CPS teachers who lost jobs in controversial program file lawsuit
By Lauren FitzPatrick Staff Reporteremail@example.com December 26, 2012 5:08PM
Updated: January 28, 2013 3:54PM
Several African-American teachers who lost their jobs under Chicago Public Schools’ controversial turnaround program are suing the Board of Education, alleging the turnarounds, carried out in South and West Side schools, discriminate against African-American teachers and staff.
Donald L. Garrett Jr., Robert Green and Vivionell Brown Jr. blame CPS for a steady decline in black teachers from about 40 percent in 2000 to just under 30 percent in 2010. Since most black teachers are employed in South and West Side schools, “turning around” schools in those neighborhoods by firing all the staff and bringing in an entirely new team discriminates against African Americans, they allege in their lawsuit. All three men lost their jobs when their schools were turned around for weak academic performance; all three say they had satisfactory or better evaluations.
Garrett, Green and Brown, in conjunction with the Chicago Teachers Union, filed the class action lawsuit against the Board of Education and Schools Chief Barbara Byrd-Bennett Wednesday on behalf of all African-American teachers who lost their jobs in June 2012 to 10 school turnarounds. CTU attorney Robin Potter said they’re seeking to get their jobs back, lost pay, damages, an independent monitor to oversee the turnaround process in the future, and a moratorium on turnarounds until a monitor’s in place.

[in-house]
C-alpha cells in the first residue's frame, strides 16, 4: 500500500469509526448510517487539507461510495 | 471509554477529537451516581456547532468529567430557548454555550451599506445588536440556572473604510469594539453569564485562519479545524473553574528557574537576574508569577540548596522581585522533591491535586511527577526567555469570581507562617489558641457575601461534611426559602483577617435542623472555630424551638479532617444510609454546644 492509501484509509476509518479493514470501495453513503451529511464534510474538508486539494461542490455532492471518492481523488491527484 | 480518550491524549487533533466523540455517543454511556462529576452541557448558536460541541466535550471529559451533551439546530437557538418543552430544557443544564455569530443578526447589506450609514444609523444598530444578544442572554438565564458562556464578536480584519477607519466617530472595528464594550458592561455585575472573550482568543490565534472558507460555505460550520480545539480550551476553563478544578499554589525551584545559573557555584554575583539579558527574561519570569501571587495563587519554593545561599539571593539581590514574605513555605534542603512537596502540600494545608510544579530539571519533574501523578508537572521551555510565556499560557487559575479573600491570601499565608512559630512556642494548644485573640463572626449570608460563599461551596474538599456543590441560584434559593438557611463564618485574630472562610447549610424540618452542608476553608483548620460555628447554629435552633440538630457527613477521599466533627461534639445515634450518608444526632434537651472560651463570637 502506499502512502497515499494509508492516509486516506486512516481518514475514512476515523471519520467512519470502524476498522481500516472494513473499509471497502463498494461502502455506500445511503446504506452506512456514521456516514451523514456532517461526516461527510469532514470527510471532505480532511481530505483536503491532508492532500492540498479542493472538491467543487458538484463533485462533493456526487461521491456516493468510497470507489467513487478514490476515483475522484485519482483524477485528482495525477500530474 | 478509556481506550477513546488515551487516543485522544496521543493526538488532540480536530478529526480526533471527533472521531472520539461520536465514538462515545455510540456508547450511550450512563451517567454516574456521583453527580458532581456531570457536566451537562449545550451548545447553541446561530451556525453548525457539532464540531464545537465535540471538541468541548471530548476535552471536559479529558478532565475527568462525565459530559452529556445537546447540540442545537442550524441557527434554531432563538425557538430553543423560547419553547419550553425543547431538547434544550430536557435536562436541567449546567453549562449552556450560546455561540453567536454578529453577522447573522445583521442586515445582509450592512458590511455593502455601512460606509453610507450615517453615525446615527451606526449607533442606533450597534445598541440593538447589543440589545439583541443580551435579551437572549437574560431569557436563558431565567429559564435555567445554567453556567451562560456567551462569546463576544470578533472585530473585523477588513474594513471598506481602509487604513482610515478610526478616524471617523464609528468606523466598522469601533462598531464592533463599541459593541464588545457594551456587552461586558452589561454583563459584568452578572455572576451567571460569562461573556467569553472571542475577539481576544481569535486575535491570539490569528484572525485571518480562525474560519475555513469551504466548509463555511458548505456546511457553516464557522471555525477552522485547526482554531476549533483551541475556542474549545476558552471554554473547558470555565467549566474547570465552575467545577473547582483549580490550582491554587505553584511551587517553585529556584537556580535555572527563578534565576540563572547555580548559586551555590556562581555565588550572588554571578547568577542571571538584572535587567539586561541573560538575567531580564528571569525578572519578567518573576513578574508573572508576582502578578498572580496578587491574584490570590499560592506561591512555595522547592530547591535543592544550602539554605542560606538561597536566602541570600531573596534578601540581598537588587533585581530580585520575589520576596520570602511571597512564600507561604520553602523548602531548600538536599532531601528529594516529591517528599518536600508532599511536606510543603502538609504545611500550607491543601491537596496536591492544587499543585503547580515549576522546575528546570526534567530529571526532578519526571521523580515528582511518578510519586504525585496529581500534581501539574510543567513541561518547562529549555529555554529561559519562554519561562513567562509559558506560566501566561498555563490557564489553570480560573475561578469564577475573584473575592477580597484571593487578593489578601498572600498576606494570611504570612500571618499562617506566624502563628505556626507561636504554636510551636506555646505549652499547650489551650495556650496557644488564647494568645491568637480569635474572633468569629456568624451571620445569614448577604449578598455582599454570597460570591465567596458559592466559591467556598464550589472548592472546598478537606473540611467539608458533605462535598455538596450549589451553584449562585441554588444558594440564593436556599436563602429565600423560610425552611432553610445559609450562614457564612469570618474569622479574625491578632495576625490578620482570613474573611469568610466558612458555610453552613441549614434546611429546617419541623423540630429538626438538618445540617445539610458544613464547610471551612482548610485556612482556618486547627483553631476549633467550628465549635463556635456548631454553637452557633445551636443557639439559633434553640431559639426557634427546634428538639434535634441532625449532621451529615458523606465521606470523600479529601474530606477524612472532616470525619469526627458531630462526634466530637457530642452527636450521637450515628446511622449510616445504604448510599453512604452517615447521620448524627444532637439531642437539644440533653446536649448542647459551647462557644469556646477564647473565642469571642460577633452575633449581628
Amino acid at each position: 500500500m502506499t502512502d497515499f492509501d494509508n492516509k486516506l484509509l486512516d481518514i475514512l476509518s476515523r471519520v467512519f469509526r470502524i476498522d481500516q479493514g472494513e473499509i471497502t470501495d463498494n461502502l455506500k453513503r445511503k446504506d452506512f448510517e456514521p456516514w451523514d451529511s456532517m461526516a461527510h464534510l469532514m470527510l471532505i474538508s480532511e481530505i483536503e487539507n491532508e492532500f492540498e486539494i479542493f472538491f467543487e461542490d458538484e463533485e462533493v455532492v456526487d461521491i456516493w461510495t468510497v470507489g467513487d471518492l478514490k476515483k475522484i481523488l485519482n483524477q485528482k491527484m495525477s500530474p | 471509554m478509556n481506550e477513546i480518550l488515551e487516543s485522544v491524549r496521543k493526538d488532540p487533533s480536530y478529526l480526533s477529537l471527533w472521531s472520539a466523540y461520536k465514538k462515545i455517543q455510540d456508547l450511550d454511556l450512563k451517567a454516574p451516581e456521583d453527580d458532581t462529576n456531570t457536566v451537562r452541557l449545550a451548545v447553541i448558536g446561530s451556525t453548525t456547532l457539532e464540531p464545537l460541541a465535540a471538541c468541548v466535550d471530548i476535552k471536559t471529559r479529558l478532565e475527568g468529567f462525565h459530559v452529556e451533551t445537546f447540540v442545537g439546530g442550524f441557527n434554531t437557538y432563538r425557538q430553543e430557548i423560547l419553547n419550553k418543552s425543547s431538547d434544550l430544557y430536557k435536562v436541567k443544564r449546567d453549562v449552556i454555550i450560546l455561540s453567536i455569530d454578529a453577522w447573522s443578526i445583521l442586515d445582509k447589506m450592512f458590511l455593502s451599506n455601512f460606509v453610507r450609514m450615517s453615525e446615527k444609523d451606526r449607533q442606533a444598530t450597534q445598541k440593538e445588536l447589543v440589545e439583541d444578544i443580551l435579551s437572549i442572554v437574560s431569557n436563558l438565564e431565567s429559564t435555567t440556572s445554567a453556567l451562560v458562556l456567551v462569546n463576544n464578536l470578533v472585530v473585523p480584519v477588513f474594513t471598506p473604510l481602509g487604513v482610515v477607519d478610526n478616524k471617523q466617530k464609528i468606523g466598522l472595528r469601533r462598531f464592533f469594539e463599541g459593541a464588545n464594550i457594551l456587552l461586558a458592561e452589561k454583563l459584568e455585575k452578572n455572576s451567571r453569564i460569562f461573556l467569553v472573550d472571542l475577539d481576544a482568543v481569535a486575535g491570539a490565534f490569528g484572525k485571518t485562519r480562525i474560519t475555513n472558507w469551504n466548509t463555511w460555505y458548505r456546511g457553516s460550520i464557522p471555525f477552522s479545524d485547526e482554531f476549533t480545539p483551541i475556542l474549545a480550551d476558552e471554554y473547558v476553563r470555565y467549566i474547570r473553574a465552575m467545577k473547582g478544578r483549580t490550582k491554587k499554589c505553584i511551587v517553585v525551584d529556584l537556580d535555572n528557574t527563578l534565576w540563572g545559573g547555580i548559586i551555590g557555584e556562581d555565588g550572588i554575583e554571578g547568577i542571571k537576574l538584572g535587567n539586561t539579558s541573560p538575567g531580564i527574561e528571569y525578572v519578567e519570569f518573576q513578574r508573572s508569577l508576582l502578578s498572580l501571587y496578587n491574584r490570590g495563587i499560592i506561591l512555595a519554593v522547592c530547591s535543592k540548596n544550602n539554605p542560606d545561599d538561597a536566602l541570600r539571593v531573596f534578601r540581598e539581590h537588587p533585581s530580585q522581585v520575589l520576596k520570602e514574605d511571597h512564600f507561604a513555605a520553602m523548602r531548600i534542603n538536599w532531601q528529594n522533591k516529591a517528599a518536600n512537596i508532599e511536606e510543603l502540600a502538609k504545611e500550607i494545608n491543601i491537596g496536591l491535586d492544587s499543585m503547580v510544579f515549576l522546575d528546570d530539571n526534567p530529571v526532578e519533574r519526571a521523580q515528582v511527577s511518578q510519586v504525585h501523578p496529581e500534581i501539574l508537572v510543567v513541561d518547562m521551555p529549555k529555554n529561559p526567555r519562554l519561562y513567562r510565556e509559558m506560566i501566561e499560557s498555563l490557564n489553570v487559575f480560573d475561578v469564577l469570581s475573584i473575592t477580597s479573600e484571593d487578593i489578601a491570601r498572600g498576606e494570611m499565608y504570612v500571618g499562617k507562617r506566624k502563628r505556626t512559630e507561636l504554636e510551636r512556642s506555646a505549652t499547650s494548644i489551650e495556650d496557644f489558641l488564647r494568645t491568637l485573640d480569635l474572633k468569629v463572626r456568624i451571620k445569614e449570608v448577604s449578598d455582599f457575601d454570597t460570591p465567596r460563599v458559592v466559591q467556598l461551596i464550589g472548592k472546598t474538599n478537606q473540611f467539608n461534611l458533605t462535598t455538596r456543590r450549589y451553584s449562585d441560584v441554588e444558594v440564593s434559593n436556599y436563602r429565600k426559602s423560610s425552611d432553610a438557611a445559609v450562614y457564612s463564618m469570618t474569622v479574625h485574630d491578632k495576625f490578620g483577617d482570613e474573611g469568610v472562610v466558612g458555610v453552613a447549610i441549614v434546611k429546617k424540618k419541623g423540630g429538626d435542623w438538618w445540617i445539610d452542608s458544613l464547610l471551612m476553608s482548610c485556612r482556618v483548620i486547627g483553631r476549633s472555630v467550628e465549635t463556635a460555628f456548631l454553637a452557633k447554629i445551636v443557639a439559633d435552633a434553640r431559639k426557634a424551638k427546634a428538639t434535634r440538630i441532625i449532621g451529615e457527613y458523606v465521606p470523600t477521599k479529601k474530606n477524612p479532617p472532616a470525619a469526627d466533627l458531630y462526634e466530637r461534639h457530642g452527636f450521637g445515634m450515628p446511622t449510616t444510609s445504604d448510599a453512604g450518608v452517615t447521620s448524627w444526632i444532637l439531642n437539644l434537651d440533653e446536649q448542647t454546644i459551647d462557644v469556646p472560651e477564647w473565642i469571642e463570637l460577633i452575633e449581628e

Green taught at Chicago Vocational High School; Brown taught at Woodson Elementary School. Garrett taught special education at Tilden High School; he was hired at Marshall High School in November.
“They weren’t the poorest performing schools, they weren’t the only schools on probation — they were somewhat improving,” Potter said. “There are no published rules as to what schools are going to be subject to turnarounds.
“We’re now at a crossroads in Chicago where between school closings and the turnaround,” she continued, “the racial impact of the policies and practices of this board of education have devastated the African American teaching force in that community.”
Though African American teachers make up about 28 percent of CPS tenured teachers, they constitute 51 percent of the tenured teachers fired in the turnarounds authorized in February 2012, according to the lawsuit filed in federal court.
“Less than half of all tenured teachers are re-hired after a school is subjected to turnaround, and the teaching populations of schools subjected to turnarounds are historically younger and more white,” it continues. North and Northwest side schools, which have fewer black students, have not been turned around, it says.
Chicago Public Schools spokeswoman Marielle Sainvilus said in an email, “We have not seen the lawsuit and cannot provide comment until we have reviewed the allegations.”